I had a tiny bit of snow from that big nor’easter that rolled up the east coast the other night. So I’ve had some nice fresh snow to look at the tracks of the animals that I share the forest with. Partly because I’ve been holed up in the cabin to avoid the ice that has covered the ground for the past week or so, I haven’t been out as much as I usually am. The animals, too, hole up somewhat so we are more likely to miss seeing each other than is normal. But they’re still around.
The fresh snow is great for seeing the tracks they make and reassure me that the animals are still around and doing okay. This first set is the red fox, who routinely travels down the lane. This one is moving at a nice comfortable pace, likely that easy-going trot they use most of the time.
Snow isn’t the best medium for observing tracks, and powdery snow isn’t even the best of that. The slightest bit of wind or sun will start to deform the shape of the track. The track furthest on the left is the one where you can most clearly see the shape of the fox’s footprint, especially the two claws at the top of the track.
The next two tracks are both rabbits, the first is one where the rabbit is just hopping along the way rabbits do. In the second photo the front and back feet are spaced further apart, which means the rabbit was moving faster than in the first set. The rabbit tracks are also in the lane up the mountain, quite close to the fox tracks, and I have to wonder if the rabbit bolted to avoid the fox (whose visible tracks don’t show that it speeded up).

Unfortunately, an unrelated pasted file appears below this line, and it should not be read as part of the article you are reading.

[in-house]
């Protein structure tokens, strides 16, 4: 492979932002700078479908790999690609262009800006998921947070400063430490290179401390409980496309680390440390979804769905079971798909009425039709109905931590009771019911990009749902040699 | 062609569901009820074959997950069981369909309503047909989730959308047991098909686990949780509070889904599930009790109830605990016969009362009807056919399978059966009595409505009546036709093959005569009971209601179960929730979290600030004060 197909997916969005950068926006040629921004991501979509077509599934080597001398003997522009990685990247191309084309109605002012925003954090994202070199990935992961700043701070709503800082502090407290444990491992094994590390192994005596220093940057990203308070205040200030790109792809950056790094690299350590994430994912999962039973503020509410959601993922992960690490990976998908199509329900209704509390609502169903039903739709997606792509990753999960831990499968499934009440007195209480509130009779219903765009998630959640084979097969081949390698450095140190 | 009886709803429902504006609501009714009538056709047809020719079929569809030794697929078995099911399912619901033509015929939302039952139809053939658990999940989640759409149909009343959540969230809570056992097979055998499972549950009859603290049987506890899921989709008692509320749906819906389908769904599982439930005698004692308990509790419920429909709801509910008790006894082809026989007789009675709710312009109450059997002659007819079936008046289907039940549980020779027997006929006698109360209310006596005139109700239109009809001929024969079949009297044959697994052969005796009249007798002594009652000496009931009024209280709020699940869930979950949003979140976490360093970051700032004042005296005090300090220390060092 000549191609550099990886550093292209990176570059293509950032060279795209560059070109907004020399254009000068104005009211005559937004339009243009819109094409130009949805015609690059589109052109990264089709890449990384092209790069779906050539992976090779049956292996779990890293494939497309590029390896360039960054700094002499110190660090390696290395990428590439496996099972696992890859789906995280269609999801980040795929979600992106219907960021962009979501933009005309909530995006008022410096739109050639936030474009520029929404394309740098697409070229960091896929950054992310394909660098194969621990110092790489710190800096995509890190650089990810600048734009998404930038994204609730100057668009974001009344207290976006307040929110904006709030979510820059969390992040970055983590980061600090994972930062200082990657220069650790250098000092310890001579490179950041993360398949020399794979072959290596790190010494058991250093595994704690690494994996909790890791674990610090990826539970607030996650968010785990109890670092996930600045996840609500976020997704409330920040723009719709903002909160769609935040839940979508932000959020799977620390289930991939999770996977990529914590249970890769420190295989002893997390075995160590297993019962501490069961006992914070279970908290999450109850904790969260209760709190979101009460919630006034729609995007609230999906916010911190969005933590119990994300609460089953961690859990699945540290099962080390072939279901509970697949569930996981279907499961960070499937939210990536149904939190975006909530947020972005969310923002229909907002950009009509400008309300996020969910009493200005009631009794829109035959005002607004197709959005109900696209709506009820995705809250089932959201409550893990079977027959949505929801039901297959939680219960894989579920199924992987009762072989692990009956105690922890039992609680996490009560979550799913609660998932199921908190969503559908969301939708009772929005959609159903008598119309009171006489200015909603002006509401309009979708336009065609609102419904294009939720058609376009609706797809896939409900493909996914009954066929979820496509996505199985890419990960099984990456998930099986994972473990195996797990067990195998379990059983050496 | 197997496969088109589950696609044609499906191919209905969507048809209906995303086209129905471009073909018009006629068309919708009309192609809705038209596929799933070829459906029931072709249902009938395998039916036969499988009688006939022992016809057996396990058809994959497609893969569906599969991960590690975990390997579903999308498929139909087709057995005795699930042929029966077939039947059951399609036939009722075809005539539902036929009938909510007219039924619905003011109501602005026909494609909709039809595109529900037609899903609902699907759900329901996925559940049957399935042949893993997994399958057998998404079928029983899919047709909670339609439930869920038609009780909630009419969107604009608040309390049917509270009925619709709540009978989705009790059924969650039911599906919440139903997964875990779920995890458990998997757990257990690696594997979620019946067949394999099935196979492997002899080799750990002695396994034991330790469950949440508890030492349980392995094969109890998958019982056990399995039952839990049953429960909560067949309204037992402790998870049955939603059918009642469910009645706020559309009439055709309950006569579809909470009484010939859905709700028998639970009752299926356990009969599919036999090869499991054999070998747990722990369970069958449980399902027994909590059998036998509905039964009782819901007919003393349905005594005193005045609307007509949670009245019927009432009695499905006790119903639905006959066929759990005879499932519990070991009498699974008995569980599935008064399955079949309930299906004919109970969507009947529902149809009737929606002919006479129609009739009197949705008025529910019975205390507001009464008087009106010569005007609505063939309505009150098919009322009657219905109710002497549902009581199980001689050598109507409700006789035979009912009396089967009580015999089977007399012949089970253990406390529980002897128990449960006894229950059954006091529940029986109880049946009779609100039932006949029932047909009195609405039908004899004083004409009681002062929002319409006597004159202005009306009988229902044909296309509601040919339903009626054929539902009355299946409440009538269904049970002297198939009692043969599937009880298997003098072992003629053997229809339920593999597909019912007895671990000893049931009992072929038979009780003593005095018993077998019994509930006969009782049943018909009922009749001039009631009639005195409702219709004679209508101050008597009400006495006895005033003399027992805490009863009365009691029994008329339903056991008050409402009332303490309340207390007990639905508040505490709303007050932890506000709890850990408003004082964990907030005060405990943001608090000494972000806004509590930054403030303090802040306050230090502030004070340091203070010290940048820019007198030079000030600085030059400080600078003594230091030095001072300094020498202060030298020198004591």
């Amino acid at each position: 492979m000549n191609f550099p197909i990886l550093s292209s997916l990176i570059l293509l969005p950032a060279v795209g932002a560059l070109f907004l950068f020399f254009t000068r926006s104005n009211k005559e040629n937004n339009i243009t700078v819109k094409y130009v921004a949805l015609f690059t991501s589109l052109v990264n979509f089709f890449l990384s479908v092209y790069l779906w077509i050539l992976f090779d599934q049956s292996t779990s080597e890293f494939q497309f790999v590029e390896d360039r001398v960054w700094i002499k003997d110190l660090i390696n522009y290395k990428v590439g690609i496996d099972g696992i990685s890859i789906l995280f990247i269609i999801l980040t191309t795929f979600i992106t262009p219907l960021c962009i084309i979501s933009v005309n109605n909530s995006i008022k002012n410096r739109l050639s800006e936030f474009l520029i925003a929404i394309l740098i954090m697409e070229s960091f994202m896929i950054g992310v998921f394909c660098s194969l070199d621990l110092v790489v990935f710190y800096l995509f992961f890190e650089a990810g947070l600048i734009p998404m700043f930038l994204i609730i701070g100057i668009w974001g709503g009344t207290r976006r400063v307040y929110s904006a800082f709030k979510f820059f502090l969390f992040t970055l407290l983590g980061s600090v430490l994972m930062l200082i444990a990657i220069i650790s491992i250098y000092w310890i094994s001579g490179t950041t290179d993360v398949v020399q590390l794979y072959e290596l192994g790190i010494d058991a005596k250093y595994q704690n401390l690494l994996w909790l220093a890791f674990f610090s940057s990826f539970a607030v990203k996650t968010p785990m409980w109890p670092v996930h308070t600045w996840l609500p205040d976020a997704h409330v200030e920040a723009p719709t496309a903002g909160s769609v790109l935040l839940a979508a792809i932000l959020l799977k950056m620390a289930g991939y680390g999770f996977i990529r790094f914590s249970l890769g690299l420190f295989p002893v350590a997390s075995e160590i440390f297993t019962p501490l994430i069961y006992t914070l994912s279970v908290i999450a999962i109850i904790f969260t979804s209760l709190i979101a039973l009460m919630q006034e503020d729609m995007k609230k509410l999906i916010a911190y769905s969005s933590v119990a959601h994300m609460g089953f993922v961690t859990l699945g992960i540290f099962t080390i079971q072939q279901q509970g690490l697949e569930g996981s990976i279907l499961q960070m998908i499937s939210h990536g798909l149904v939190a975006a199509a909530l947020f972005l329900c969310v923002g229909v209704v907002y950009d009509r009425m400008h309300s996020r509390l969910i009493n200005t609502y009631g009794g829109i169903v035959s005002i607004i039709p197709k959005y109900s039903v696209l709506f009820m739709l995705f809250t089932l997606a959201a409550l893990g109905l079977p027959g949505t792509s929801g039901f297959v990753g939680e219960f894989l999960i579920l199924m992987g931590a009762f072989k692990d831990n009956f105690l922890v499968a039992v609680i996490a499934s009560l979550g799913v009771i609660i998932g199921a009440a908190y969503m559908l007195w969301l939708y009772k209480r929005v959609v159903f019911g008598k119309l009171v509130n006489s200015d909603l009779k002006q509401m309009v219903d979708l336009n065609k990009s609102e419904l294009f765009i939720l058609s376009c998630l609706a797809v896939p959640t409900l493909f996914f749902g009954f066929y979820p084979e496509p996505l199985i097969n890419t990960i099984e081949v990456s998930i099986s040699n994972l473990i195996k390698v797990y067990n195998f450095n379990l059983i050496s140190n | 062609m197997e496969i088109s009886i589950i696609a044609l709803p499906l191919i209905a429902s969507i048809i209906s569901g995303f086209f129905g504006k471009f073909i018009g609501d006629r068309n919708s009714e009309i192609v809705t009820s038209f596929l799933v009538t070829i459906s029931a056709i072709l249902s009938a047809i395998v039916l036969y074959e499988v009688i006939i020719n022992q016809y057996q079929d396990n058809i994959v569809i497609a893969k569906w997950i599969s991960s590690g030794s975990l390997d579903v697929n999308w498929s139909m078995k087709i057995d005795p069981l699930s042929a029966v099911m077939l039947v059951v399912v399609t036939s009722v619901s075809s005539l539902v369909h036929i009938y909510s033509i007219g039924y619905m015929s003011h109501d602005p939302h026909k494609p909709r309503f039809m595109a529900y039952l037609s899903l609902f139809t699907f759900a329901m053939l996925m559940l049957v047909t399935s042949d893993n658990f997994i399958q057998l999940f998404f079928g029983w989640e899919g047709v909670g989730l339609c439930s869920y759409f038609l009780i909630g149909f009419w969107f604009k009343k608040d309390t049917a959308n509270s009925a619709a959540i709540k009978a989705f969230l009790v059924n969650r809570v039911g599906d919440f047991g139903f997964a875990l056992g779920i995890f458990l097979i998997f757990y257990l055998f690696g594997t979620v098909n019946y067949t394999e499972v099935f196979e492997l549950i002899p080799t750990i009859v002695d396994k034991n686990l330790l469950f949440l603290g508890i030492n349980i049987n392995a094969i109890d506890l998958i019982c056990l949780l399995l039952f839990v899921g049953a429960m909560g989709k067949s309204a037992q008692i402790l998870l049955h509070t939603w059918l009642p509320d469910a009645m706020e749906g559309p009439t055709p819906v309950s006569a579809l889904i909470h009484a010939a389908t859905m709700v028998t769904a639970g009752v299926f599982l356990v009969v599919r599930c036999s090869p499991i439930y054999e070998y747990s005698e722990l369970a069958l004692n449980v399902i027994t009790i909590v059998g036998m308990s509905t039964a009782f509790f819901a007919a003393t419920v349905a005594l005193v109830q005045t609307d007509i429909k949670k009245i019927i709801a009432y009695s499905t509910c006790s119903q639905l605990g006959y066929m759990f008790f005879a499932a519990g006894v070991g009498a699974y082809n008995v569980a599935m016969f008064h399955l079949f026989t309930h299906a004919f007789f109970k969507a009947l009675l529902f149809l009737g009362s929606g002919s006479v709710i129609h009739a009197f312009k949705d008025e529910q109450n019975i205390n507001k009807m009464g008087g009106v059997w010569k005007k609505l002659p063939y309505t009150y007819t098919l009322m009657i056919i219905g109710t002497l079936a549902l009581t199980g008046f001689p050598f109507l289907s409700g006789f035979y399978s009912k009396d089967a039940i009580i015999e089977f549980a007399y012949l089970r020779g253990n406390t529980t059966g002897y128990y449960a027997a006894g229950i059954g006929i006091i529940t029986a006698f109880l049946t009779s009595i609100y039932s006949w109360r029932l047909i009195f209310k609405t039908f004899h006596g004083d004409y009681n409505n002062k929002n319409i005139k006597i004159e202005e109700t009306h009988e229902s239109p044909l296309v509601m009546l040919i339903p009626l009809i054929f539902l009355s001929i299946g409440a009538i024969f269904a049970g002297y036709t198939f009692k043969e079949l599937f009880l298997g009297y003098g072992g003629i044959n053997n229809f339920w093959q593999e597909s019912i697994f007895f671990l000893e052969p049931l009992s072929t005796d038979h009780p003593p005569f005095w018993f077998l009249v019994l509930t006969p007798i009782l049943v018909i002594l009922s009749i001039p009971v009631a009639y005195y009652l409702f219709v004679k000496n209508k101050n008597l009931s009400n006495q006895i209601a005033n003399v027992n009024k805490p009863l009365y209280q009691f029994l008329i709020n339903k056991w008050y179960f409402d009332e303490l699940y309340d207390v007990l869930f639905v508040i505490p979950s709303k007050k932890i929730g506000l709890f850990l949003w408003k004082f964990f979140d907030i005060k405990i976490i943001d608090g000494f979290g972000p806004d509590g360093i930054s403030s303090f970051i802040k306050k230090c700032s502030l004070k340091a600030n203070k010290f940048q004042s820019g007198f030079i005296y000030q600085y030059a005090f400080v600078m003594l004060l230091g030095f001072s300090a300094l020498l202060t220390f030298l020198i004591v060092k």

I saw other tracks too—deer, raccoon and a mouse or vole I couldn’t identify. It doesn’t take much snow for mouse tracks to be hard for me to identify. Half an inch or so and their little bellies and feet are dragging through the snow, deforming their own tracks as they move along.
In any event, a quick walk around the cabin tells me a lot about which residents are around and awake and what they’re doing while I’m inside staying warm during the long, dark evenings.